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Bernard Herrmann Edit Profile


Bernard Herrmann was an American composer. Famous for composing for motion pictures.


Herrmann, Bernard was born on June 29, 1911 in New York City.


The list: Citizen Kane (41, Orson Welles), including the “opera”; The Magnificent Ambersons (42, Whiles); Jane Eyre (44, Robert Stevenson); the lurid, hammering piano for Hangover Square (45, John Brahm); Anna and the King of Siam (46, John Cromwell); The Ghost and Mrs. Muir (47, Joseph L. Manldewicz); The Day the Earth Stood Still (51, Robert Wise); brilliant alarums and brooding excursions for On Dangerous Ground (51, Nicholas Ray); Five Fingers (52, Manldewicz); The Snows of Kilimanjaro (52, Henry King); rich underwater effects in Beneath the Tivelve Mile Reef (53, Robert Webb); Die Wages of Fear (53, Henri-Georges Clouzot); White Witch Doctor (53, Henry Hathaway); The Egyptian (54, Michael Curtiz); a resonant stereo score for Garden of Evil (54, Hathaway); King of the Khyber Rifles (54, King); The Kentuckian (55, Burt Lancaster); The Man in the Gray Flannel Suit (56, Nunnally Johnson); and Prince of Players (55, Philip Dunne).

Herrmann worked with Hitchcock for the first time on The Trouble with Harry (56), and he actually played the Albert Hall conductor in The Man Who Knew Too Much (56). He also did the bass-broodv score for the storv of a wronged bassist. The Wrong Man (57, Hitchcock); A Hatful of Rain (57, Fred Zinnemann); The 7th Voyage of Sinbad (58, Nathan Juran); The Fiend Who Walked the West (58, Gordon Douglas); and The Naked and the Dead (58. Raoul Walsh).

Then came Vertigo (58, Hitchcock), music that pioneered a blending of fatal romance, mystery, and horror—it was a uniquely psychological score; Blue Denim (59. Dunne); Journey to the Center of the Earth (59, Henry Levin); North by Northwest (59, Hitchcock); Psycho (60, Hitchcock), with slv borrowings from Beethoven’s Eroica—Norman’s favorite music; The Three Worlds of Gulliver (60, Jack Slier); Mysterious Island (61, Cy Endfield); Cape Fear (62, J. Lee Thompson); Tender Is the Night (62, King); The Birds (63, Hitchcock), where the music is indistinguishable from the overall sound design; Jason and the Argonauts (63, Don Chaffey); Mamie (64, Hitchcock); Joy in the Morning (65, Alex Segal); Fahrenheit 451 (66, François Truffaut); The Biide Wore Black (68, Truffaut); The Night Digger (71. Alastair Reid); Endless Night (71, Sidney Gilliat); Sisters (73, Brian De Palma); It’s Alive! (74, Larry Cohen); Obsession (76, De Palma); and Taxi Driver (76, Scorsese).


The author pleads guilty to any charge that “subsidiary” arts have been poorlv treated in this book. Scripts and writers are hugely important—and yet, beyond that, writers are feeble bystanders (and many of them know it). And the best cameramen know how many millions can take good pictures.

It is in the nature of movies to be melodramatic. They need just you and the night and the music, and there was music long before there were sound tracks. There is an extraordinary skill or trick in writing snatches of music that enhance the mood and life of a film. And there is art in making music a raf t on which the whole movie may sail away. A great movie music always harmonizes with the voices and the sound effects: was the sound of arrows at Agincourt in Henry V Olivier and/or William Walton, and when did feathers in the air become music?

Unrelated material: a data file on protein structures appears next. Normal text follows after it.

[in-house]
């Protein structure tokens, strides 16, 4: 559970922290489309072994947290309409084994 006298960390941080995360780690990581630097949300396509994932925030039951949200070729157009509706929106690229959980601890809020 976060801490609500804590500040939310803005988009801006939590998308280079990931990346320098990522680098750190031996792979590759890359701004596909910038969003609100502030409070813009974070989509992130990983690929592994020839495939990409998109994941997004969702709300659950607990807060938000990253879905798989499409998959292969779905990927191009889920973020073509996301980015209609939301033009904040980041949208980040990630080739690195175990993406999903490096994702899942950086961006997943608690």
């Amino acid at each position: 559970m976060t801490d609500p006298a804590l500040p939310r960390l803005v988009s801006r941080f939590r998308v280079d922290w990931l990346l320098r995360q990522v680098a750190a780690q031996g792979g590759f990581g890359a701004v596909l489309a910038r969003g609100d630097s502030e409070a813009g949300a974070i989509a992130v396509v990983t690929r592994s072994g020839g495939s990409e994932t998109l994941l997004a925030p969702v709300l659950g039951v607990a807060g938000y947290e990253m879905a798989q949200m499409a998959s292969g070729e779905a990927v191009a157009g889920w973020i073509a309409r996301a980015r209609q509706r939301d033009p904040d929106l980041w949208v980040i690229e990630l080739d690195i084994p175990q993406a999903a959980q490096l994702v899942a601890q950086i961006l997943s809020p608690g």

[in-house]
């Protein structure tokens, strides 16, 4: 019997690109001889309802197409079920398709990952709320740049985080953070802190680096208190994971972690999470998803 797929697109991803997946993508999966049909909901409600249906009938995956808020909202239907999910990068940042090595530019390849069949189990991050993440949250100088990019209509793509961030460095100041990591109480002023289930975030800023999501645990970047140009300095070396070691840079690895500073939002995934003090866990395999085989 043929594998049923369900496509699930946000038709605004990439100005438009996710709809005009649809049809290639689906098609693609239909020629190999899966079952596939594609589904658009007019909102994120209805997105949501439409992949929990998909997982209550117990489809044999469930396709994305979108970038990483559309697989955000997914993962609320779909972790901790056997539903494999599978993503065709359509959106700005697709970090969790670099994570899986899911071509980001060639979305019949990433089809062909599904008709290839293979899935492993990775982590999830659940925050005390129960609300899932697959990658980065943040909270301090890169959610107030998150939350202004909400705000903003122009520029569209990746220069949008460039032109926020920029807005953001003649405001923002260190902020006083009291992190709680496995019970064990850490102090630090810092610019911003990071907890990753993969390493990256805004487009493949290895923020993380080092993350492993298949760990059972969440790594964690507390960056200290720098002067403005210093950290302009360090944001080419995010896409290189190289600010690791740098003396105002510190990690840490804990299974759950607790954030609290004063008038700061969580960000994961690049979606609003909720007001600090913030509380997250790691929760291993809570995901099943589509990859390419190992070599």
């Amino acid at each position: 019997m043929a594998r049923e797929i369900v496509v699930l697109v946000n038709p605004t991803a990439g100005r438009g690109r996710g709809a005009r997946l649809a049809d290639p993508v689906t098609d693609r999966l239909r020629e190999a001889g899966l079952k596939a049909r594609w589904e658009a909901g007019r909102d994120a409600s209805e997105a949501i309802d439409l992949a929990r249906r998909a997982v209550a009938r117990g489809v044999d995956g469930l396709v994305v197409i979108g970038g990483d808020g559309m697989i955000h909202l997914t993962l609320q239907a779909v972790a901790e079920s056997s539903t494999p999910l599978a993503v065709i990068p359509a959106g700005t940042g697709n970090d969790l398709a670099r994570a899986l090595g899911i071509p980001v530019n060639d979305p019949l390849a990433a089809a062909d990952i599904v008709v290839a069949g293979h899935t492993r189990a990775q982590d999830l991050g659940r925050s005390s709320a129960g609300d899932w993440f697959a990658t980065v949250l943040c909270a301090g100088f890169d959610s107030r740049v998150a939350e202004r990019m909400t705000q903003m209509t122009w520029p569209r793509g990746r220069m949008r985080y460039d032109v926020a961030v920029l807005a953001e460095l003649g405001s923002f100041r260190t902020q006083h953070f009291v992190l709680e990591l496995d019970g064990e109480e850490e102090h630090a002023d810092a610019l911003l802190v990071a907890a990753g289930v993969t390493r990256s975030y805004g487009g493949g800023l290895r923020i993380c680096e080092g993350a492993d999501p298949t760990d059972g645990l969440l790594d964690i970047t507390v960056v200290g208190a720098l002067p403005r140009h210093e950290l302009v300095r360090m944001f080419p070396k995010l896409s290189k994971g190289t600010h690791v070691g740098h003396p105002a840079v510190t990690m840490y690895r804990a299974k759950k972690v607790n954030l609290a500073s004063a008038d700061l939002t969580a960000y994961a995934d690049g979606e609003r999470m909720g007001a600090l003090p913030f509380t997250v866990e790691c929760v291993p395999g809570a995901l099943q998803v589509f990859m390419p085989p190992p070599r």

Nearly every great composer is left out of this book. There is no Erich Wolfgang Korngold, with transcendent flourishes as men ride through the forest in The Adventures of Robin Hood (38, Michael Curtiz and William Keighley).

One should add all those composers whose music comes by the yard and the mile, illustrious names with a hundred credits each, and so plain that they prove how nearly any music works in the dark with any film.

You may notice, on reflection, that music was written for Camelot by Alan Jay Lemer and Frederick Loevve. Equally, The King and I occupied Richard Rodgers and Oscar Hammerstein for many moons. Call Me Madam was from a show by Irving Berlin, who had much to do with Alexander’s Ragtime Band, too. You go back to Mr. Newman’s list and you recollect, gratefully, that lovely, soupy song, “Love Is a Many Splendored Thing”—written by Sammy Fain and Paul Francis Webster (they got an Oscar for the song).

So music is a funny business. The great and indispensable Bernard Herrmann won just once—for All That Money Can Buy (41, William Dieterle). That was the beginning of Herrmanns movie career (the Dieterle film beat out Citizen Kane). At its close, Herrmanns score for Taxi Driver (76, Martin Scorsese) lost out to Jerry Goldsmith’s for The Omen.

He had an overall theatrical sense: he had worked with Orson Welles in radio, and he supplied the lazy, "live and louche sounds of Ramón Raquello from the Meridian Room in the Park Plaza in The War of the Worlds. But, more than that, Herrmann gave himself to the art of W;elles, Hitchcock, Truffaut, and Scorsese. He knew how to make music that came not just trom the action we are seeing or the characters, not just from the heart of a film or the incoherent dream of its director, but from the unique marriage of a particular film and the large medium. Herrmann knew how lovely the dark should be, and he was at his best in rites of dismay, dark dreams, introspection, and the gloomy romance of loneliness. No one else would have dared or known to make the score for Taxi Driver such a lament for impossible love. Try that film without the music and the violence is nearly unbearable. Yet the score for Taxi Driver is universally cinematic: it speaks to sitting in the dark, full of dread and desire, watching.